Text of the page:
2015 BGRI Poster Abstracts

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Displaying 51 - 60 of 415

Transgenerational response to high temperature stress in Indian bread wheat cultivar HD2967

The present challenge in wheat breeding is to decipher the molecular mechanisms of heat stress response and thermotolerance in detail for future applications. Several reports indicate the ability of plants to maintain a memory of stress exposure throughout their ontogenesis and even transmit it faithfully to the following generation. Here, three diverse genotypes of wheat viz., HD2967, WR544 and C306 were used for thermotolerance assays. The genotype HD2967 was able to withstand heat stress...Read complete abstract

Primary Author: Barthakur, ICAR NRC Plant Biotechnology


How to adapt durum wheat when the environment tries everything to kill it

Durum wheat is the tenth most important crop in the world, but its cultivation is mostly limited to harsh, arid, and heat prone marginal lands. Breeding for tolerance to these conditions is often considered the most strategic approach to ensure adaptation, especially when paired with best agronomical practices. The word 'adaptation' summarizes all the research efforts conducted to identify the many traits controlling the mechanisms for withstanding or escaping the traceries of the...Read complete abstract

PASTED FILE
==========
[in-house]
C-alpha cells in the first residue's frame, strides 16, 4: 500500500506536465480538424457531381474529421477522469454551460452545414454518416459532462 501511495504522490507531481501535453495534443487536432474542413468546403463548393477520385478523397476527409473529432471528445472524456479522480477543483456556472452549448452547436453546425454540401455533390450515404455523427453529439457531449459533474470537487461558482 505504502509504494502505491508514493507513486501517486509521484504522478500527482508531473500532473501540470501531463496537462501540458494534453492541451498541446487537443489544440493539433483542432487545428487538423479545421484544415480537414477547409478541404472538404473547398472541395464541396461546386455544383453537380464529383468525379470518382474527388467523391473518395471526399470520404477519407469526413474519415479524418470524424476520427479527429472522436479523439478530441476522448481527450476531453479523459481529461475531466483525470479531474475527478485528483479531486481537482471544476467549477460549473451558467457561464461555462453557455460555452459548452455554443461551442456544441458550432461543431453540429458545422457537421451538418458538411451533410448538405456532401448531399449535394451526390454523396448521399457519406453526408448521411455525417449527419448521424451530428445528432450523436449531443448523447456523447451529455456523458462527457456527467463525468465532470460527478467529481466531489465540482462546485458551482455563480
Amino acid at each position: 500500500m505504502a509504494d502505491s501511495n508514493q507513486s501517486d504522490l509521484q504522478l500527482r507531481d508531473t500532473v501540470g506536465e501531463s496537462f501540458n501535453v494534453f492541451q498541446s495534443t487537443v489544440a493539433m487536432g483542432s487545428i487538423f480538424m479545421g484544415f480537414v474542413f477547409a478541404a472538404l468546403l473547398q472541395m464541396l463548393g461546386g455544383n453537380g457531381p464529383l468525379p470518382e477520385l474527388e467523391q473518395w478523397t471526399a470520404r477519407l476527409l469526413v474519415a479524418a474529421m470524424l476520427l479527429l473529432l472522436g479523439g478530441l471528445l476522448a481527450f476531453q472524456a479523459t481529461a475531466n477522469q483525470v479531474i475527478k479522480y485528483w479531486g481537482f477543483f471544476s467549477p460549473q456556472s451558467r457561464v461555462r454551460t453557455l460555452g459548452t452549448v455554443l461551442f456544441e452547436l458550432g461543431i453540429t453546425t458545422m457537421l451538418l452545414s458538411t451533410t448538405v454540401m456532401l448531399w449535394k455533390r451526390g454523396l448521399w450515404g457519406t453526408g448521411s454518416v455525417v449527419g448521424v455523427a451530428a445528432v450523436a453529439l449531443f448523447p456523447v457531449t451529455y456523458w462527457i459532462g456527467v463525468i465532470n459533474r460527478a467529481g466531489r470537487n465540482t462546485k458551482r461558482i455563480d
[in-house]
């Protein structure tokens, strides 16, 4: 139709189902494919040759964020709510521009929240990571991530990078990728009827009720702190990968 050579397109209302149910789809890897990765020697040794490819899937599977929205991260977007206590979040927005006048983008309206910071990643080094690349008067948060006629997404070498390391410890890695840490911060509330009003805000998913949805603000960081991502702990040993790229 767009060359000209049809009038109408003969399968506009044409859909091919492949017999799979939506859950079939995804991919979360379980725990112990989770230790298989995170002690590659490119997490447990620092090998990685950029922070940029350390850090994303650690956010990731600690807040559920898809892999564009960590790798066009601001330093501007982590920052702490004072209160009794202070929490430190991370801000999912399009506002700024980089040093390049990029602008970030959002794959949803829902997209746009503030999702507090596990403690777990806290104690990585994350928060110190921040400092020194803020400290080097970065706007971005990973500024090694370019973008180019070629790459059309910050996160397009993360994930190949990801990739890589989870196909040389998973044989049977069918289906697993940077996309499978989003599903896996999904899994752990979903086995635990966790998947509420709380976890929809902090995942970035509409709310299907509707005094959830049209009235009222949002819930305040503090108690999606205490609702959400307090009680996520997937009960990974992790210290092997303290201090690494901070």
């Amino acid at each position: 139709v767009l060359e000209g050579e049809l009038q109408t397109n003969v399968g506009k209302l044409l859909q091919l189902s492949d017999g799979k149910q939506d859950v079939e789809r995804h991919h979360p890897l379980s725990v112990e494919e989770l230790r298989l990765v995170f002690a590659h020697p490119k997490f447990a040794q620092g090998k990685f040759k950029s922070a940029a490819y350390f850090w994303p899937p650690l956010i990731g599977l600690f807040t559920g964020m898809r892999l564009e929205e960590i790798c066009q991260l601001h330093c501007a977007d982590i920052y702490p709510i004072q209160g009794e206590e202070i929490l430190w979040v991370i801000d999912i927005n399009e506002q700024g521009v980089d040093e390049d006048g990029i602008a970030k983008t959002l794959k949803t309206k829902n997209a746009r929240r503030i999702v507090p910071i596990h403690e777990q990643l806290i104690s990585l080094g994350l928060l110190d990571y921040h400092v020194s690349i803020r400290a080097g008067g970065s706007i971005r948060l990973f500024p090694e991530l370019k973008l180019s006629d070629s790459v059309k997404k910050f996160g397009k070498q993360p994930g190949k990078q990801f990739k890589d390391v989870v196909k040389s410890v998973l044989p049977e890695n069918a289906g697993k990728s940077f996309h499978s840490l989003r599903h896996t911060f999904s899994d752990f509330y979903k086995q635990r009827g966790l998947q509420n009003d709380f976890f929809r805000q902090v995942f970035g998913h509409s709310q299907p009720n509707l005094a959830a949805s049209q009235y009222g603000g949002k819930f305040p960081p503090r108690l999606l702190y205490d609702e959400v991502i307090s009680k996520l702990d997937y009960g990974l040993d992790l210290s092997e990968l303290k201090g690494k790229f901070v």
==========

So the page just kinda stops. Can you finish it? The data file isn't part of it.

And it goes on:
Primary Author: Bassi, ICARDA, Rabat

Keywords: genomic selection

Economic impact of front line demonstrations on wheat in the Semi-Arid tropics of western Maharashtra, India

Frontline demonstrations (FLDs,) on wheat were conducted by Agharkar Research Institute, Pune, during last five rabi seasons from 2012-13 to 2016-17 at farmer's fields of Pune and Satara district under wheat growing area of semi-arid tropics of western Maharashtra, India. Before conducting FLDs, a group meeting held every year in the selected village and specific skill training had imparted to the randomly selected farmers regarding adoption of different improved aspects of cultivation...Read complete abstract

Primary Author: Baviskar, Agharkar Research Institute Pune


How has Lr34/Yr18 conferred effective rust resistance in wheat for so long?

The Lr34/Yr18 gene has been used in agriculture for more than 100 years. In contrast to many other resistance sources against leaf rust and stripe rust, it has remained effective and no virulence has been reported. This makes Lr34 a unique and highly valuable resource for rust resistance breeding. The pleiotropic nature of the gene conferring partial resistance to different pathogen species, the associated leaf tip necrosis and its durability suggest a molecular mechanism...Read complete abstract

Primary Author: Beat Keller, Institute of Plant Biology, University of Zurich, Switzerland


Cultivating Success in Ethiopia: The contrasting stripe rust situations in 2010 and 2013

In 2010, Ethiopia experienced one of the largest stripe rust epidemics in recent history. Over 600,000 ha of wheat were affected, an estimated 60 million Ethiopian Birr ($US3.2 million) were spent on fungicides and large production losses were observed. Factors associated with the 2010...Read complete abstract

Primary Author: Bekele Abeyo, CIMMYT-Ethiopia


Performance of CIMMYT germplasm in Ethiopia: Key materials for variety development